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New bourbon enthusiasts seem to be drawn as much to the bourbon way of life as they are to their bourbon of choice. No other spirit captures the heritage, tradition, and culture of a people quite like bourbon does.  Here are the four real reasons bourbon is undergoing a Renaissance, and why every American should be a part of it!


Bourbon is more than a spirit: its a tradition that represents both the importance of both family and fine craftsmanship. Master Distillers usually hail from a long line of craftsmen who inherit their crowns after long apprenticeships under the watchful eye of distillers who came before them. Rarely do we see such an emphasis placed on learning and preserving specific ways of doing things than in the tradition of bourbon craftsmanship.

Roots run deep in the fraternity of distillers, with families often crossing paths to share their talents with other members of the community. That’s why a Parker Beam can serve as the Master Distiller of Heaven Hill, while a Fred Noe can lead at Jim Beam. The men and women work behind the scenes together, rather than competing for market share, to preserve the traditions of fine bourbon making that has been passed down to each respective family.

Can anyone say the same of any other beer or spirit?


Bourbon is as red, white, and blue as apple pie and baseball. George Washington sustained his troops through the winter at Valley Forge with casks of Michter’s bourbon. Every morning, President Truman started his day with a shot of Old Grandad bourbon. There are entire states (including the great state of Kentucky) that wouldn’t exist were it not for bourbon.

We may not always like where the country is going, but when we drink bourbon, we can celebrate how far we have come. It is thanks to bourbon that America is so much “cleaner” than most foreign countries. The Pure Food and Drug act was originally passed in 1906 in part to regulate unscrupulous advertisers and distillers selling phony bourbon. That act led directly to the formation of the Food and Drug Administration and sanitation requirements.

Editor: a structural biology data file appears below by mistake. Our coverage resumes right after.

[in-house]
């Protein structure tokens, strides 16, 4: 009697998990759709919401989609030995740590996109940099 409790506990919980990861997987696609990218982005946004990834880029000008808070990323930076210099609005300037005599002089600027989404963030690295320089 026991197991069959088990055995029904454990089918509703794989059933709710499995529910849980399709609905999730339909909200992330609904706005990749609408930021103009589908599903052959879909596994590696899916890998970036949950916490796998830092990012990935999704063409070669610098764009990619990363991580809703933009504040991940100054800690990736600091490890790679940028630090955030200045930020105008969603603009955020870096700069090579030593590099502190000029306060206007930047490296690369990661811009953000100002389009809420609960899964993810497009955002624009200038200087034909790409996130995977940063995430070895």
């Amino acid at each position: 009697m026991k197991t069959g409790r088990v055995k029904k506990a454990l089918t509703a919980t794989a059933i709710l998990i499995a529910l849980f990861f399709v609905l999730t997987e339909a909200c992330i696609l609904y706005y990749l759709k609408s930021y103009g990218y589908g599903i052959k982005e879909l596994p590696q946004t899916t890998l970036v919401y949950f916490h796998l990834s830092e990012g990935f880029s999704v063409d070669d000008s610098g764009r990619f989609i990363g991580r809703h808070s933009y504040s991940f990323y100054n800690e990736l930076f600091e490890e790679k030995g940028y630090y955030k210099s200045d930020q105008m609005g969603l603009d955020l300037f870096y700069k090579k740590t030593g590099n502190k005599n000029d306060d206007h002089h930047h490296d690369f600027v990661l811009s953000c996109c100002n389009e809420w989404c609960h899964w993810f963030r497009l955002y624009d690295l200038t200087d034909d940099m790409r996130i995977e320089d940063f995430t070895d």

America has always been considered a “melting pot”, and that is definitely reflected in America’s Spirit. The word ‘bourbon’ itself is a French word that pays homage to King Louis XVI, who gave us a hand against the British during the Revolutionary War. The French had long been known to produce Cognac with a barrel aging process that is believed to have been adopted for bourbon production in the United States.

The practice of bourbon making continued to evolve as the Scots-Irish immigrants (who we all know are notorious drinkers enthusiastic spirits craftsmen) settled in the area. As the Kentucky frontier opened, enterprising immigrants from all over the world set their sights on the Ohio valley. For instance, Louisville’s first licensed distiller, Evan Williams was a Welsh immigrant, and Elijah Craig was born to a Scottish immigrant (mother’s side). Were it not for America’s early culture of openness to enterprising men and women from all over the world, bourbon would not exist.

America has always been a land of diversity, opportunity, and high standards of excellence. When you enjoy a bourbon, you are enjoying the very essence of American culture.


No other spirit brings people together like bourbon. I have met people from all over the country and from all over the world who share very little in common besides their love of bourbon. Despite our collective differences, these people have become some of my best friends. Bourbon is a drink that is best sipped slowly, making it perfect for reminiscing with old friends, or for starting great conversations with new ones. The Urban Bourbon Trail is the perfect way to meet other bourbon lovers. Bourbon builds bridges.


Server: “Would you like any coffee, tea, or orange juice?”

Me: “Bourbon. And stop artificially limiting my choices just because it’s 9 AM.”

There is a bourbon for every season and every reason. Having brunch? Ditch the mimosa and have an Old Fashioned, a drink originally created to be consumed for breakfast. Having a bad day? Nothing a little Booker’s can’t cure (Booker’s is called my “bad day bourbon”, because whatever troubles you were having, you wont remember them after a three-finger pour!) Celebrating? That is what Manhattans are for! No matter what the occasion, bourbon proves to be one of the most versatile spirits available, and can be consumed any time of day or night without the ill effects of many other spirits.

Every bourbon has its own personality, with some pairing better with different seasons than others. For instance, Noah’s Mill – with its peppermint like finish and high-proof – is best served during the wintertime, while lighter proof, lighter bodied bourbons like Basil Hayden make for fine summertime bourbon. Because trust me, you don’t want to be drinking 100 proof bourbon in 100 degree weather!

There truly is a bourbon for every reason and every season!

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